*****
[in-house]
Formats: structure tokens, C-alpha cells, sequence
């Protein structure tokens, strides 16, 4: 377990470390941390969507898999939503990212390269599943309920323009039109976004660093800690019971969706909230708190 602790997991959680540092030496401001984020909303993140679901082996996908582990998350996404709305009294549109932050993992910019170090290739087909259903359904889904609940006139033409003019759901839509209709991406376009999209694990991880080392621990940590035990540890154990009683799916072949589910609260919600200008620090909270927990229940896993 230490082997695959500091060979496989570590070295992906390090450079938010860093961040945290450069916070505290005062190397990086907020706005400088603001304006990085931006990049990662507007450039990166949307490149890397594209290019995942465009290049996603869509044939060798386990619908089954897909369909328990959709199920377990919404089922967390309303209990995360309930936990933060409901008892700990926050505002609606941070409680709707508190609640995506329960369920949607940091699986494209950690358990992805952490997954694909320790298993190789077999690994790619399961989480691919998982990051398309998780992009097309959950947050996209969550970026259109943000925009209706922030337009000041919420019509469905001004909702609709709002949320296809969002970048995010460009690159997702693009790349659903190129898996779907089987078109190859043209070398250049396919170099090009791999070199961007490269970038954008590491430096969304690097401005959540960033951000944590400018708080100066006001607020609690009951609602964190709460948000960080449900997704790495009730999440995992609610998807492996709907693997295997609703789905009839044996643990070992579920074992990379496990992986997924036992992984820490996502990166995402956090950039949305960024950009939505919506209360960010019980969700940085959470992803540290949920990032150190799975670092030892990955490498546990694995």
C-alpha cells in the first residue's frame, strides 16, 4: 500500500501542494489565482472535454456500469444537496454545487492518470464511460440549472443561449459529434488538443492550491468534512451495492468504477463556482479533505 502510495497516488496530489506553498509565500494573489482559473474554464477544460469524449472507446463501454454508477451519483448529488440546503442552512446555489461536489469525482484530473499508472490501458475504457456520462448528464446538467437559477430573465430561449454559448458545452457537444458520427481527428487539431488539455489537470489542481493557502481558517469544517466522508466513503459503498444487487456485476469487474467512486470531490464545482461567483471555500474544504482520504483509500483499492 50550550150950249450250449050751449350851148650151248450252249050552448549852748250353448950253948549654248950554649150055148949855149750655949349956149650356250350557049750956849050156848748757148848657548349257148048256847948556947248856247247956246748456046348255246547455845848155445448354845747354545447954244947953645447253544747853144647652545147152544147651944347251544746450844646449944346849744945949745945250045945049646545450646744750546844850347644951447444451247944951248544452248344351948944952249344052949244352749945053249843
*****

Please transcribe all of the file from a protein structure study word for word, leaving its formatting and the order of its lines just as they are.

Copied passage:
[in-house]
Formats: structure tokens, C-alpha cells, sequence
């Protein structure tokens, strides 16, 4: 377990470390941390969507898999939503990212390269599943309920323009039109976004660093800690019971969706909230708190 602790997991959680540092030496401001984020909303993140679901082996996908582990998350996404709305009294549109932050993992910019170090290739087909259903359904889904609940006139033409003019759901839509209709991406376009999209694990991880080392621990940590035990540890154990009683799916072949589910609260919600200008620090909270927990229940896993 230490082997695959500091060979496989570590070295992906390090450079938010860093961040945290450069916070505290005062190397990086907020706005400088603001304006990085931006990049990662507007450039990166949307490149890397594209290019995942465009290049996603869509044939060798386990619908089954897909369909328990959709199920377990919404089922967390309303209990995360309930936990933060409901008892700990926050505002609606941070409680709707508190609640995506329960369920949607940091699986494209950690358990992805952490997954694909320790298993190789077999690994790619399961989480691919998982990051398309998780992009097309959950947050996209969550970026259109943000925009209706922030337009000041919420019509469905001004909702609709709002949320296809969002970048995010460009690159997702693009790349659903190129898996779907089987078109190859043209070398250049396919170099090009791999070199961007490269970038954008590491430096969304690097401005959540960033951000944590400018708080100066006001607020609690009951609602964190709460948000960080449900997704790495009730999440995992609610998807492996709907693997295997609703789905009839044996643990070992579920074992990379496990992986997924036992992984820490996502990166995402956090950039949305960024950009939505919506209360960010019980969700940085959470992803540290949920990032150190799975670092030892990955490498546990694995």
C-alpha cells in the first residue's frame, strides 16, 4: 500500500501542494489565482472535454456500469444537496454545487492518470464511460440549472443561449459529434488538443492550491468534512451495492468504477463556482479533505 502510495497516488496530489506553498509565500494573489482559473474554464477544460469524449472507446463501454454508477451519483448529488440546503442552512446555489461536489469525482484530473499508472490501458475504457456520462448528464446538467437559477430573465430561449454559448458545452457537444458520427481527428487539431488539455489537470489542481493557502481558517469544517466522508466513503459503498444487487456485476469487474467512486470531490464545482461567483471555500474544504482520504483509500483499492 50550550150950249450250449050751449350851148650151248450252249050552448549852748250353448950253948549654248950554649150055148949855149750655949349956149650356250350557049750956849050156848748757148848657548349257148048256847948556947248856247247956246748456046348255246547455845848155445448354845747354545447954244947953645447253544747853144647652545147152544147651944347251544746450844646449944346849744945949745945250045945049646545450646744750546844850347644951447444451247944951248544452248344351948944952249344052949244352749945053249843